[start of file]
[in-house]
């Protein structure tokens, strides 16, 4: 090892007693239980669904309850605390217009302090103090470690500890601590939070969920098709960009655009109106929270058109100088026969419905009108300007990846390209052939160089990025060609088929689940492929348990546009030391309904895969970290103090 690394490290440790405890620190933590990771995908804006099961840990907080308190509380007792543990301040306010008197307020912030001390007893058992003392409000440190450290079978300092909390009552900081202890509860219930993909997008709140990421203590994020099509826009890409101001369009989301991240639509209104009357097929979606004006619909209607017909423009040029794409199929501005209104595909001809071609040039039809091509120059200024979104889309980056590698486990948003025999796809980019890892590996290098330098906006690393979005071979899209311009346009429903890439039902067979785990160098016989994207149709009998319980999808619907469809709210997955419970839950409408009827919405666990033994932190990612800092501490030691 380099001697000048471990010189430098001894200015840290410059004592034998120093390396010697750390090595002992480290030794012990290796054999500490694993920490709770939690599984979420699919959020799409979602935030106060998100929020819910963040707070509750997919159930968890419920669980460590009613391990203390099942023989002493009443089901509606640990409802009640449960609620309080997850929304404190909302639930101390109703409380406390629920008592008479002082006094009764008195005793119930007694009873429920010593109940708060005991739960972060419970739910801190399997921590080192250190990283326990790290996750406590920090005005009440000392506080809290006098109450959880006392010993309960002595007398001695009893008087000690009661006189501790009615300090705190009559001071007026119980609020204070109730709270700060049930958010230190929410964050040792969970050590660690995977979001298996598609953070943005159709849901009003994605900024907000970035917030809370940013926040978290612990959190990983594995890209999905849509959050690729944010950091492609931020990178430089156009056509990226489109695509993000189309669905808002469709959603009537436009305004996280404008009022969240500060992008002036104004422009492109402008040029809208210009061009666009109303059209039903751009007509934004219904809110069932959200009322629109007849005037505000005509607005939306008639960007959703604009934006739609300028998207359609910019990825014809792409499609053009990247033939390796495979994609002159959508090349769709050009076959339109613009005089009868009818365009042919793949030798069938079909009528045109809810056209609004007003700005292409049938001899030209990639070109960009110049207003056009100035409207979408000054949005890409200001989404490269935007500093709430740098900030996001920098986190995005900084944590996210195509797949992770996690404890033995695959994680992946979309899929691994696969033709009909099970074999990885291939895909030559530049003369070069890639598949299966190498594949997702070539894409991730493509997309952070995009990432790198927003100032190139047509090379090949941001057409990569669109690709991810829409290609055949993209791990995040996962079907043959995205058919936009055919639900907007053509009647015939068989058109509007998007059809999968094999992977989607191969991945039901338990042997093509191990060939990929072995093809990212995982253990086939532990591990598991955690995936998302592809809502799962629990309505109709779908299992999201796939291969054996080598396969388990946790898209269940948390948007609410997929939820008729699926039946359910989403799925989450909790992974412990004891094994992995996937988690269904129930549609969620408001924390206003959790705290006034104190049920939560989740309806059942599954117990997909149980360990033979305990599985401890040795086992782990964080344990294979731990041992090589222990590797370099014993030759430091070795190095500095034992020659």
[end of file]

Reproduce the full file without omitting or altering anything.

[in-house]
């Protein structure tokens, strides 16, 4: 090892007693239980669904309850605390217009302090103090470690500890601590939070969920098709960009655009109106929270058109100088026969419905009108300007990846390209052939160089990025060609088929689940492929348990546009030391309904895969970290103090 690394490290440790405890620190933590990771995908804006099961840990907080308190509380007792543990301040306010008197307020912030001390007893058992003392409000440190450290079978300092909390009552900081202890509860219930993909997008709140990421203590994020099509826009890409101001369009989301991240639509209104009357097929979606004006619909209607017909423009040029794409199929501005209104595909001809071609040039039809091509120059200024979104889309980056590698486990948003025999796809980019890892590996290098330098906006690393979005071979899209311009346009429903890439039902067979785990160098016989994207149709009998319980999808619907469809709210997955419970839950409408009827919405666990033994932190990612800092501490030691 380099001697000048471990010189430098001894200015840290410059004592034998120093390396010697750390090595002992480290030794012990290796054999500490694993920490709770939690599984979420699919959020799409979602935030106060998100929020819910963040707070509750997919159930968890419920669980460590009613391990203390099942023989002493009443089901509606640990409802009640449960609620309080997850929304404190909302639930101390109703409380406390629920008592008479002082006094009764008195005793119930007694009873429920010593109940708060005991739960972060419970739910801190399997921590080192250190990283326990790290996750406590920090005005009440000392506080809290006098109450959880006392010993309960002595007398001695009893008087000690009661006189501790009615300090705190009559001071007026119980609020204070109730709270700060049930958010230190929410964050040792969970050590660690995977979001298996598609953070943005159709849901009003994605900024907000970035917030809370940013926040978290612990959190990983594995890209999905849509959050690729944010950091492609931020990178430089156009056509990226489109695509993000189309669905808002469709959603009537436009305004996280404008009022969240500060992008002036104004422009492109402008040029809208210009061009666009109303059209039903751009007509934004219904809110069932959200009322629109007849005037505000005509607005939306008639960007959703604009934006739609300028998207359609910019990825014809792409499609053009990247033939390796495979994609002159959508090349769709050009076959339109613009005089009868009818365009042919793949030798069938079909009528045109809810056209609004007003700005292409049938001899030209990639070109960009110049207003056009100035409207979408000054949005890409200001989404490269935007500093709430740098900030996001920098986190995005900084944590996210195509797949992770996690404890033995695959994680992946979309899929691994696969033709009909099970074999990885291939895909030559530049003369070069890639598949299966190498594949997702070539894409991730493509997309952070995009990432790198927003100032190139047509090379090949941001057409990569669109690709991810829409290609055949993209791990995040996962079907043959995205058919936009055919639900907007053509009647015939068989058109509007998007059809999968094999992977989607191969991945039901338990042997093509191990060939990929072995093809990212995982253990086939532990591990598991955690995936998302592809809502799962629990309505109709779908299992999201796939291969054996080598396969388990946790898209269940948390948007609410997929939820008729699926039946359910989403799925989450909790992974412990004891094994992995996937988690269904129930549609969620408001924390206003959790705290006034104190049920939560989740309806059942599954117990997909149980360990033979305990599985401890040795086992782990964080344990294979731990041992090589222990590797370099014993030759430091070795190095500095034992020659």